The color of the Cairo sky has, in the past few decades, turned dark due to a black cloud that has formed from unprecedented pollution rates coming from car exhausts and a high concentration of lead in the air. This represents a direct threat to health.
Add to this the visible pollution resulting from random urbanization and a drop in green spaces, all in the absence of relevant government bodies, particularly the Civilization Coordination Authority.
Air with the tase of lead
You cannot see the sky from the high rise buildings of the narrow streets near Ramses Square, one of three main squares in the city center. The area was built in the second half of the 19th century when Khedive Ismail brought architects from France and Italy to develop it.
The exhaust coming out of the cars and buses forms a gray cloud in the horizon. The lead concentration in the air in this place is twice the allowable limit, according to the Environment Ministry, while the recorded thoracic particles inhaled are three times the allowable limit.
This applies to other parts of the capital as well. When you see Cairo from Google Earth, you will find that the once yellow color of the surrounding desert has turned gray and the once green color of the fields has turned red from the brick houses built on them.
A report from the Population Studies Center in Washington, issued in 2006, says that the per capita green space in Cairo is as little as 6 cm and the population density is 35,000 people per square kilometer, which is four times the rate in other major capitals of the world.
Cairo's population was estimated at 20.9 million inhabitants in 2012 and is expected to reach 22.9 million by 2017.
An official from the Civilization Coordination Authority, speaking on condition of anonymity, said the role of the Authority is to provide consultations and proposals to the local administration bodies if they request it, but they usually do not.
Although it was established in 2001 by presidential decree, the Authority still has no board of directors.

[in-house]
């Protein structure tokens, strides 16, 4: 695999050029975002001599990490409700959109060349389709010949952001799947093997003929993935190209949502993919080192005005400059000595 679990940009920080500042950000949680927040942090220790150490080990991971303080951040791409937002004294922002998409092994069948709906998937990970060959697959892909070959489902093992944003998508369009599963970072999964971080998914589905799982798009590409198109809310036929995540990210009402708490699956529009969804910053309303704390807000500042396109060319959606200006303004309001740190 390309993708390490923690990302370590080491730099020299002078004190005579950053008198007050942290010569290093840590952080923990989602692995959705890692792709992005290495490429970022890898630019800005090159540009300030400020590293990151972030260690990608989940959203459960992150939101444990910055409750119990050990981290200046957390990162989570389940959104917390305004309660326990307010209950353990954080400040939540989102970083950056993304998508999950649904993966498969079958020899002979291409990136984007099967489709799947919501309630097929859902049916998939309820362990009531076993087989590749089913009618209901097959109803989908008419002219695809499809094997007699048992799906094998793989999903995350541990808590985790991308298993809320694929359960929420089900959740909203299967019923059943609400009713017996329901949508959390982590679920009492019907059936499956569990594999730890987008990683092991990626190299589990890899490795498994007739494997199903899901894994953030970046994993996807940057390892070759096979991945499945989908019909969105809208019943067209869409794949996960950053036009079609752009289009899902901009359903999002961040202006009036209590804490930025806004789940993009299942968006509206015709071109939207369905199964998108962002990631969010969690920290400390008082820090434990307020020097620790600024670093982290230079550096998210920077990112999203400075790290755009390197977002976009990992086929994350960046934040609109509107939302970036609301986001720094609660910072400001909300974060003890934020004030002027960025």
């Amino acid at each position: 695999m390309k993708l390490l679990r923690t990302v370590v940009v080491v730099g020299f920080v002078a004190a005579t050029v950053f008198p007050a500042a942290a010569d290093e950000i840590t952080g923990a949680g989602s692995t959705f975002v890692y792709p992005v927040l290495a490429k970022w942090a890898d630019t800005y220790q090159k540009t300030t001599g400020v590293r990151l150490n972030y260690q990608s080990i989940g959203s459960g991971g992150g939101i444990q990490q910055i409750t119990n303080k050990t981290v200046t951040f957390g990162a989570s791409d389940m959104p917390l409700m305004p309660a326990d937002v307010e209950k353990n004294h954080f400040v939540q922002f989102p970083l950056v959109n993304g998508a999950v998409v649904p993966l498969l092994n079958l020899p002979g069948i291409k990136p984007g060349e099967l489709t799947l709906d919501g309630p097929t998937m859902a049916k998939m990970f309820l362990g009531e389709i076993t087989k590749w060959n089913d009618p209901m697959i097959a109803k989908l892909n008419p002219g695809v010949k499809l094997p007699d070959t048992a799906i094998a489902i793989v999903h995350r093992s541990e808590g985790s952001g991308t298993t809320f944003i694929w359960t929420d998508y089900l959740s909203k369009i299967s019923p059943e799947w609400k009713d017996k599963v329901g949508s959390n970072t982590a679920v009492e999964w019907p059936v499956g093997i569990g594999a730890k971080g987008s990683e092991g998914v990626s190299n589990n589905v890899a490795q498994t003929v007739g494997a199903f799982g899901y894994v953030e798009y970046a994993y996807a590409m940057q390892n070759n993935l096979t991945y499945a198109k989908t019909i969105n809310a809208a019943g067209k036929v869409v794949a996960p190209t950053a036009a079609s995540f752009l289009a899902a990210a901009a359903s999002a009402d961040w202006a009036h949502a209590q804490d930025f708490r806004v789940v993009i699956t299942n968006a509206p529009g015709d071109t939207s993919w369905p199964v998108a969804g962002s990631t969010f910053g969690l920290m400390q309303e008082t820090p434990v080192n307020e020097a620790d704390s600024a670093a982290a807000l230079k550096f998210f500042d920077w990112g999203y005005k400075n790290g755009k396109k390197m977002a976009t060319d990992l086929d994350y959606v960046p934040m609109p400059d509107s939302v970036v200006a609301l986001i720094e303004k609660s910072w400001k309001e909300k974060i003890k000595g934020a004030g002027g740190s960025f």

The Environmental Hazard Mitigation Center suffers from administrative pollution
You need three written approvals from the Health Ministry to interview an official of the Environmental Hazard Mitigation Center, which takes more than three days.
Wafa Shalaby, the former director of the center, says the Health Ministry is banning the officials of the center from giving press statements or even providing scientific advice.
“The government lost a good chance to oversee the reduction of pollution in the Middle East by ignoring this center,” she says. “This is now done by Jordan.”
The center was originally formed to provide analyses of hazards from factories, monitor water pollution from industrial wastewater and measure rates of inhaled particles, dust, gases, pesticides and toxins. It was to receive information from 200 monitoring stations in Egypt.
The Civilization Coordination Authority: A complete fail
The authority was formed in 2001 by presidential decree to improve the look of Egyptian cities, prevent the obstruction of the distinctive architectural character in historical buildings with random constructions and regulate how space is used, with regards to cohesion between green spaces, streets and sidewalks and architectural buildings.
Unfortunately, its role is also to provide suggestions and proposals if requested, which is not usually done.
The Cairo Cleaning and Beautification Authority: Achievements on paper
This administration was established in 1983. It has 15,000 employees. It has issued a report of its work and achievements since its formation. The report is printed luxuriously, but one look at it tells us the truth.
This administration is responsible for increasing the green spaces within the city with gardens and public parks for the public to enjoy for free. It is also responsible for cleaning the streets and the sidewalks.
Green areas in the United Arab Emirates
Green areas in the United Arab Emirates serve as a model of proper urban planning. Although the population there is much smaller than in Egypt, the reason it was chosen as a model is that it has transformed vast areas of desert into green parks. And because rain is scarce, they have devised an irrigation system for the parks that relies on sewage water desalination.
According to a report issued by the Dubai Press Club in 2000, the average per capita green space in Dubai was increased from 20 square meters in 2000 to 48.5 square meters in 2015.
The director of the gardens and landscaping department of Dubai says the UAE used to attract about three million visitors a year. Now, it receives 30 million every year, which he attributes in part to investments in establishing public parks and gardens.
He says the budget for parks and city beautification projects exceeds 60 million dirhams per year and aims to convert 8 percent of the city's total planned area into green spaces.
Dubai also started to apply a green economic policy to encourage solar-powered environmental projects which will be used to light parks and beaches, saving more than 2.4 megawatts in four years.
Edited translation from Al-Masry Al-Youm